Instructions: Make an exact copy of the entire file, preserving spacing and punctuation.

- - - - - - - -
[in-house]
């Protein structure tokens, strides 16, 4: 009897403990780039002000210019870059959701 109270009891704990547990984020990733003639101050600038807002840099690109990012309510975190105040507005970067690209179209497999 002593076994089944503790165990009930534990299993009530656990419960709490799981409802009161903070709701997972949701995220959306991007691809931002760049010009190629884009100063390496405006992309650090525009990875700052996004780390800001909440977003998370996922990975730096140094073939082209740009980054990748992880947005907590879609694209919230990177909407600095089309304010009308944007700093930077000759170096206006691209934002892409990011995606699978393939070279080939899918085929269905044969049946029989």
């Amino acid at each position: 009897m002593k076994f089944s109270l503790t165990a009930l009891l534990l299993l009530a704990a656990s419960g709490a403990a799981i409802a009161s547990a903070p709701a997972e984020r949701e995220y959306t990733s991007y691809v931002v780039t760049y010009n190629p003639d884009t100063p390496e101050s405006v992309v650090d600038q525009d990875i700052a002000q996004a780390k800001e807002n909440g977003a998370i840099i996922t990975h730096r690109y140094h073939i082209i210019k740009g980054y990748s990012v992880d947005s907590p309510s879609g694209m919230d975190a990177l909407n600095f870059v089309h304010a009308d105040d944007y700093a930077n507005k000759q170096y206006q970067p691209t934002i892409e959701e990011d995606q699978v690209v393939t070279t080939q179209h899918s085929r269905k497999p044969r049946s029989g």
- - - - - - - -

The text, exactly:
[in-house]
């Protein structure tokens, strides 16, 4: 009897403990780039002000210019870059959701 109270009891704990547990984020990733003639101050600038807002840099690109990012309510975190105040507005970067690209179209497999 002593076994089944503790165990009930534990299993009530656990419960709490799981409802009161903070709701997972949701995220959306991007691809931002760049010009190629884009100063390496405006992309650090525009990875700052996004780390800001909440977003998370996922990975730096140094073939082209740009980054990748992880947005907590879609694209919230990177909407600095089309304010009308944007700093930077000759170096206006691209934002892409990011995606699978393939070279080939899918085929269905044969049946029989």
């Amino acid at each position: 009897m002593k076994f089944s109270l503790t165990a009930l009891l534990l299993l009530a704990a656990s419960g709490a403990a799981i409802a009161s547990a903070p709701a997972e984020r949701e995220y959306t990733s991007y691809v931002v780039t760049y010009n190629p003639d884009t100063p390496e101050s405006v992309v650090d600038q525009d990875i700052a002000q996004a780390k800001e807002n909440g977003a998370i840099i996922t990975h730096r690109y140094h073939i082209i210019k740009g980054y990748s990012v992880d947005s907590p309510s879609g694209m919230d975190a990177l909407n600095f870059v089309h304010a009308d105040d944007y700093a930077n507005k000759q170096y206006q970067p691209t934002i892409e959701e990011d995606q699978v690209v393939t070279t080939q179209h899918s085929r269905k497999p044969r049946s029989g």